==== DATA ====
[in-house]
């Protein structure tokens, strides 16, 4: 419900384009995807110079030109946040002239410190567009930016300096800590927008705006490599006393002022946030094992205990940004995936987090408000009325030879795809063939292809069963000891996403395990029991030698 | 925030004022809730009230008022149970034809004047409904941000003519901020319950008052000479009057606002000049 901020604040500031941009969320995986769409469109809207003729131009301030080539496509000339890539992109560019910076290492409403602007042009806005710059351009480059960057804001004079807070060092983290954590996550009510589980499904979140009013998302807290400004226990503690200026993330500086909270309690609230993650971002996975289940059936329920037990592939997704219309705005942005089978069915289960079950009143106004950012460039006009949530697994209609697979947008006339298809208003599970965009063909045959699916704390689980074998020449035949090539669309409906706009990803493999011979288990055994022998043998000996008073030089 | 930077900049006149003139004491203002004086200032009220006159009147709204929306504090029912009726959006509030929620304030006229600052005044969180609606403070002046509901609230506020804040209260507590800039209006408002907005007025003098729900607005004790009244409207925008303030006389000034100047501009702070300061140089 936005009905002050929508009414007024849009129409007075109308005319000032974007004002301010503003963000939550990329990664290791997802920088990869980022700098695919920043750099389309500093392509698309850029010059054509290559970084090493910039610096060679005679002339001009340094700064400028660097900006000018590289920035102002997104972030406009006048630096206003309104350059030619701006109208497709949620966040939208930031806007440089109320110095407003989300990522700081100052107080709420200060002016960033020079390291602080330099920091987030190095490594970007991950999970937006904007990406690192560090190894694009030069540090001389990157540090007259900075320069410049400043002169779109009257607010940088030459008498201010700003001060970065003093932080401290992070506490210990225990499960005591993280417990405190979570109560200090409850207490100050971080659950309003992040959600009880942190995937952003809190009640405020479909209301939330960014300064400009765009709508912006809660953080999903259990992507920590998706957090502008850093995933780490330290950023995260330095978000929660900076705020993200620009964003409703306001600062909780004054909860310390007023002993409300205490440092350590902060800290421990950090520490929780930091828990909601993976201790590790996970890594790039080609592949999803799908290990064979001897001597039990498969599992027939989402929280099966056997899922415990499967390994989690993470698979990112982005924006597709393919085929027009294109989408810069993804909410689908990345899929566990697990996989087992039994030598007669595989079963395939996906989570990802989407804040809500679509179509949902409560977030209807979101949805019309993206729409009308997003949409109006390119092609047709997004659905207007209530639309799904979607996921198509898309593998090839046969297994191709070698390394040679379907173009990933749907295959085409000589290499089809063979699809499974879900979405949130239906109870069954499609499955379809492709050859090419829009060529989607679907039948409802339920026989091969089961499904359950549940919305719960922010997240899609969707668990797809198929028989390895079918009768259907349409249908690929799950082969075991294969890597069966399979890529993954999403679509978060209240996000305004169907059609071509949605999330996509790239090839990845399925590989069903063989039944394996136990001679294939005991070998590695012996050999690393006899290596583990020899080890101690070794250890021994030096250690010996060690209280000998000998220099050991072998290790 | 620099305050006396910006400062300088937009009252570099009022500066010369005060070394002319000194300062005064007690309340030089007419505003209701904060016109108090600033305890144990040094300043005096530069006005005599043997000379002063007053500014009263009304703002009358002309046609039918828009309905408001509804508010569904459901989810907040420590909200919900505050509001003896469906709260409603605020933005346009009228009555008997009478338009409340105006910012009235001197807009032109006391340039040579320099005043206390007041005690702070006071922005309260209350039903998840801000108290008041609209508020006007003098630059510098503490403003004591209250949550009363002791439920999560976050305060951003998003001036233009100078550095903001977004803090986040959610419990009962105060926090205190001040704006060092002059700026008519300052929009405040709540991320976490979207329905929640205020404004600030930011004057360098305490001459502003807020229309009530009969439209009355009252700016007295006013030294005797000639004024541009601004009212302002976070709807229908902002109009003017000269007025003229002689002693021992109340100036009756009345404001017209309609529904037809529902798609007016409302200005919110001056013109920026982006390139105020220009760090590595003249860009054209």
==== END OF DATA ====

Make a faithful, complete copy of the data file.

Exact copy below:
[in-house]
């Protein structure tokens, strides 16, 4: 419900384009995807110079030109946040002239410190567009930016300096800590927008705006490599006393002022946030094992205990940004995936987090408000009325030879795809063939292809069963000891996403395990029991030698 | 925030004022809730009230008022149970034809004047409904941000003519901020319950008052000479009057606002000049 901020604040500031941009969320995986769409469109809207003729131009301030080539496509000339890539992109560019910076290492409403602007042009806005710059351009480059960057804001004079807070060092983290954590996550009510589980499904979140009013998302807290400004226990503690200026993330500086909270309690609230993650971002996975289940059936329920037990592939997704219309705005942005089978069915289960079950009143106004950012460039006009949530697994209609697979947008006339298809208003599970965009063909045959699916704390689980074998020449035949090539669309409906706009990803493999011979288990055994022998043998000996008073030089 | 930077900049006149003139004491203002004086200032009220006159009147709204929306504090029912009726959006509030929620304030006229600052005044969180609606403070002046509901609230506020804040209260507590800039209006408002907005007025003098729900607005004790009244409207925008303030006389000034100047501009702070300061140089 936005009905002050929508009414007024849009129409007075109308005319000032974007004002301010503003963000939550990329990664290791997802920088990869980022700098695919920043750099389309500093392509698309850029010059054509290559970084090493910039610096060679005679002339001009340094700064400028660097900006000018590289920035102002997104972030406009006048630096206003309104350059030619701006109208497709949620966040939208930031806007440089109320110095407003989300990522700081100052107080709420200060002016960033020079390291602080330099920091987030190095490594970007991950999970937006904007990406690192560090190894694009030069540090001389990157540090007259900075320069410049400043002169779109009257607010940088030459008498201010700003001060970065003093932080401290992070506490210990225990499960005591993280417990405190979570109560200090409850207490100050971080659950309003992040959600009880942190995937952003809190009640405020479909209301939330960014300064400009765009709508912006809660953080999903259990992507920590998706957090502008850093995933780490330290950023995260330095978000929660900076705020993200620009964003409703306001600062909780004054909860310390007023002993409300205490440092350590902060800290421990950090520490929780930091828990909601993976201790590790996970890594790039080609592949999803799908290990064979001897001597039990498969599992027939989402929280099966056997899922415990499967390994989690993470698979990112982005924006597709393919085929027009294109989408810069993804909410689908990345899929566990697990996989087992039994030598007669595989079963395939996906989570990802989407804040809500679509179509949902409560977030209807979101949805019309993206729409009308997003949409109006390119092609047709997004659905207007209530639309799904979607996921198509898309593998090839046969297994191709070698390394040679379907173009990933749907295959085409000589290499089809063979699809499974879900979405949130239906109870069954499609499955379809492709050859090419829009060529989607679907039948409802339920026989091969089961499904359950549940919305719960922010997240899609969707668990797809198929028989390895079918009768259907349409249908690929799950082969075991294969890597069966399979890529993954999403679509978060209240996000305004169907059609071509949605999330996509790239090839990845399925590989069903063989039944394996136990001679294939005991070998590695012996050999690393006899290596583990020899080890101690070794250890021994030096250690010996060690209280000998000998220099050991072998290790 | 620099305050006396910006400062300088937009009252570099009022500066010369005060070394002319000194300062005064007690309340030089007419505003209701904060016109108090600033305890144990040094300043005096530069006005005599043997000379002063007053500014009263009304703002009358002309046609039918828009309905408001509804508010569904459901989810907040420590909200919900505050509001003896469906709260409603605020933005346009009228009555008997009478338009409340105006910012009235001197807009032109006391340039040579320099005043206390007041005690702070006071922005309260209350039903998840801000108290008041609209508020006007003098630059510098503490403003004591209250949550009363002791439920999560976050305060951003998003001036233009100078550095903001977004803090986040959610419990009962105060926090205190001040704006060092002059700026008519300052929009405040709540991320976490979207329905929640205020404004600030930011004057360098305490001459502003807020229309009530009969439209009355009252700016007295006013030294005797000639004024541009601004009212302002976070709807229908902002109009003017000269007025003229002689002693021992109340100036009756009345404001017209309609529904037809529902798609007016409302200005919110001056013109920026982006390139105020220009760090590595003249860009054209």